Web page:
Straight On To Morning

To Be Taught, if Fortunate — Becky Chambers

Taught


To Be Taught, if Fortunate is a standalone hard-SF novella from Becky Chambers.

Flight engineer Ariadne O’Neill and mission specialists Elena Quesada-Cruz,

Jack Vo, and Chikondi Daka have been dispatched aboard the OCA spacecraft Merian to the red dwarf star Zhenyi (BA-921), just which is a mere fourteen light-years from Sol.

Faster than light drives do not exist and neither does terraforming. Instead, the explorers must depend on somaforming, a technologically induced metamorphosis that will adapt them to the worlds they visit.


Their mission is to examine potentially life-bearing worlds: the icy moon Aecor and the terrestrial planets Mirabilis, Opera, and Votum. Rather than settle for mere orbital examination followed up with expendable probes, they are expected to land on each world in turn, while also limiting the degree to which they contaminate the unfamiliar planets.

Just getting to the system took almost thirty years, albeit years the travellers dreamed away in cold sleep. Exploring each world will take years more. Life, it seems, is no rare thing. Each world has its native lifeforms (biochemically distinct from all the others) and each lifeform requires careful, painstaking cataloging.

Time enough to reach and study each world is time for Earth to change in alienating ways. The travellers have fast-forwarded through a generation of history. Each new update from Earth reveals a world increasing unfamiliar to them. It’s very disturbing.

But not as disturbing as it is when Earth falls utterly silent.

 ~oOo~

BA-921 does not appear to correspond to any currently known system that is fourteen light-years from the Sun. But since it’s a red dwarf and we’re discovering new, nearby red dwarfs all the time, I am inclined to give the author a pass on this. Similarly the tale is told from the perspective of an engineer (O’Neill) so, while there were some worldbuilding details that made me scratch my head, it’s possible that the engineer misunderstood what the ecologists were saying but was too proud to get a clarification.

O’Neill seems to hate cities, but this may reflect her tastes (space traveler, inured to long isolation) rather than any defect in the cities she has encountered. Or it could be that SF just hates cities. I can think of any number of novels in which cities are hellholes, or shiny dystopias, or whatever it is that drives protagonists to escape them,

No need to wonder why Earth sent fragile humans, when robot probes and telescopes would be much cheaper. The book says:


And while probes and space telescopes shed ever more light on our galactic neighbourhood, there’s only so much you can see looking through a peephole. To properly survey a place, you need boots on the ground1. You need human intuition. You need eyes that can tell when something that looks like a rock might be more than a rock.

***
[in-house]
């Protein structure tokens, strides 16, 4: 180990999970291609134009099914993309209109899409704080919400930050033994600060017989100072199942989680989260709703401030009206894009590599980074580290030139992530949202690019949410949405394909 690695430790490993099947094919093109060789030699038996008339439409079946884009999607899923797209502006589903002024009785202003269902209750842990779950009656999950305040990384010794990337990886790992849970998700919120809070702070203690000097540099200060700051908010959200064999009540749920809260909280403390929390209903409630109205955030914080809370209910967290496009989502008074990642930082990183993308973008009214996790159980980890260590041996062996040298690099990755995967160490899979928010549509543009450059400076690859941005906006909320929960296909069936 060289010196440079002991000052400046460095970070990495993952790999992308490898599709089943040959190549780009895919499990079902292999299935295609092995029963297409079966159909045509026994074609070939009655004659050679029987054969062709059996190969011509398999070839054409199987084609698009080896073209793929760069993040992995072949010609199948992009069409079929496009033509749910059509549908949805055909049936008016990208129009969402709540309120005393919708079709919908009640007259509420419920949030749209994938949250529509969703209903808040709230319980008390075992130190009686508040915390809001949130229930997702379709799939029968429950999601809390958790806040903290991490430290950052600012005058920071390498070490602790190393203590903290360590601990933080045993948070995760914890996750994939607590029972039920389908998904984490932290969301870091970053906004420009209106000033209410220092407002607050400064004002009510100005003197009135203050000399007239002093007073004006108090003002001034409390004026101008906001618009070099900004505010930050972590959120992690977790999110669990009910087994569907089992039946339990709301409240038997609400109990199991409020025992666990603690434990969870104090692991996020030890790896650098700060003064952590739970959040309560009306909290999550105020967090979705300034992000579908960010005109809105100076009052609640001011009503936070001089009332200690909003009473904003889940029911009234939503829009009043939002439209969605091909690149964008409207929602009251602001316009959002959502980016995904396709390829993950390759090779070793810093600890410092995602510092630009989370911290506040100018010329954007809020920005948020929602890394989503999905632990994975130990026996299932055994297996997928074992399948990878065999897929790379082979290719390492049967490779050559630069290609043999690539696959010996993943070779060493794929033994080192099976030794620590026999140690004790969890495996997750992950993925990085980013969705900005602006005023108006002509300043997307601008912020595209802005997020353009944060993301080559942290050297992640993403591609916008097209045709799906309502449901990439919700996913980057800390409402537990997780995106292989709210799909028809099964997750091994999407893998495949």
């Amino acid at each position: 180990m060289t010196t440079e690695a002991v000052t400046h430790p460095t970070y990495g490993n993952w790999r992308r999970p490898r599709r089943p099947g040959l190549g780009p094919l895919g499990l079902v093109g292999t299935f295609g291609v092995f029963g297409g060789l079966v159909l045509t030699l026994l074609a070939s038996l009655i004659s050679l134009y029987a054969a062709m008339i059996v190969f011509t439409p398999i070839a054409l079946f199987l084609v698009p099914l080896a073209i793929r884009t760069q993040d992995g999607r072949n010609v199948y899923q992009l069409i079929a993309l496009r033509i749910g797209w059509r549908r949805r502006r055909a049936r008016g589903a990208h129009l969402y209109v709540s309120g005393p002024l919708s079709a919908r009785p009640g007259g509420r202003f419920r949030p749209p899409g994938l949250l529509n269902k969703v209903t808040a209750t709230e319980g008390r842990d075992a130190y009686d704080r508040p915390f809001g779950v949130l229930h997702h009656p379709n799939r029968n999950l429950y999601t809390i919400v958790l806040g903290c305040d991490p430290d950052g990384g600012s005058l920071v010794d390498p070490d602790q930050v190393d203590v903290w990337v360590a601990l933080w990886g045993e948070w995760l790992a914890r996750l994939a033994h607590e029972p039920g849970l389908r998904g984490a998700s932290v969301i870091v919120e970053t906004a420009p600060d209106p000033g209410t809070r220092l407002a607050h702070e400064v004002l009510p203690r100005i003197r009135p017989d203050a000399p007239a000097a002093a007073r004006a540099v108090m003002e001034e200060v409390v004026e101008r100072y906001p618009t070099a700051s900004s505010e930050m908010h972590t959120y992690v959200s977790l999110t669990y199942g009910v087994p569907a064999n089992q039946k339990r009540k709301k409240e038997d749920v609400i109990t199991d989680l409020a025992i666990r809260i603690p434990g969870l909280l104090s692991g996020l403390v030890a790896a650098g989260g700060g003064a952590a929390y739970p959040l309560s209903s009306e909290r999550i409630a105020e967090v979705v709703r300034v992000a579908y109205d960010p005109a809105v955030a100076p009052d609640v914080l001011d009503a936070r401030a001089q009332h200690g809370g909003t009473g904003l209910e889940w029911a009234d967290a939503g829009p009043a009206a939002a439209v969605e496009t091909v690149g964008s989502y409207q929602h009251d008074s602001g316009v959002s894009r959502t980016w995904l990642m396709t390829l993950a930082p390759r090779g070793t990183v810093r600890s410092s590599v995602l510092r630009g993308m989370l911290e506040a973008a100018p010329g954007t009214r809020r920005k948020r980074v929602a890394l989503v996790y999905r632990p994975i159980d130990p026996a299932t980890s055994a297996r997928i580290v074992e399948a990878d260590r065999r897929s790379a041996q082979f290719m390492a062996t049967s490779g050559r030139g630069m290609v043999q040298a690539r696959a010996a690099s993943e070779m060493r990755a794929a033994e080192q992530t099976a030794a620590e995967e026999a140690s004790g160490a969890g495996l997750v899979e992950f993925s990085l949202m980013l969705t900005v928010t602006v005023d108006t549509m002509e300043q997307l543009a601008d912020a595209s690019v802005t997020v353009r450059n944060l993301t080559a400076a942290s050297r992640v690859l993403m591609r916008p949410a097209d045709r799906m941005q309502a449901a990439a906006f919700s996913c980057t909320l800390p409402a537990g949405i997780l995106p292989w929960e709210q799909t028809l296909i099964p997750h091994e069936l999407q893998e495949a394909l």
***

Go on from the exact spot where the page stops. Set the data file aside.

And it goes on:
Well, that’s the author’s POV. The Mars rover Curiosity might differ.

I understand that SF readers might want to read about living protagonists so as to identify with them. [Editor’s note: Murderbot?] Still, given that explorers must isolate themselves to prevent contamination and will probably find themselves driving sealed ATVs or wearing Extra-Vehicular Activity Suits, I cannot see that this is all that different from looking at a camera feed.

Author gets points for imagining somaform adaptations that are specific to a particular environment. There’s no handwaving magic that will allow a somaformed human to live anywhere.

Given that part of the backstory for this novella is a two-generation-long hiatus in space travel due to climate change, somaforming seems like the sort of tech that would likely have been developed for purely terrestrial applications or once developed for space, would have been avidly adapted for the Earth.

I am oddly unenthusiastic about this novella. It’s a familiar sort of story, to which Chambers doesn’t really bring much new. I have enjoyed the characters, character development, and character interaction in her novels, but there’s little of that here. It’s another bland story about exploration and the occasional horrible discovery.

To Be Taught, if Fortunate is available here (Amazon) here (Amazon.ca), and here (Chapters-Indigo).

1: One of the target worlds is an ocean world. Local conditions (almost no land and extreme weather) turn out to be just a bit beyond what the crew can deal with. Ah well.


Comments

  • Robert Carnegie

    What does the title mean? Is it a quotation, not necessarily from English? Or a made up one?

    I would guess it means that the two main things that these explorers may do are (1) learn about these planets' ecologies or (2) die trying to, with a preference for (1). But maybe it's something else.

    • Mike Cross

      It's a shortened quote from the message that Kurt Waldheim had put on the Voyager spacecraft:

      "As the Secretary General of the United Nations, an organization of the 147 member states who represent almost all of the human inhabitants of the planet earth. I send greetings on behalf of the people of our planet. We step out of our solar system into the universe seeking only peace and friendship, to teach if we are called upon, to be taught if we are fortunate. We know full well that our planet and all its inhabitants are but a small part of the immense universe that surrounds us and it is with humility and hope that we take this step."

      That text appears at the end of the novella.

Support me with a Patreon monthly subscription!

Review Categories

By Author/Editor

Reviews by Date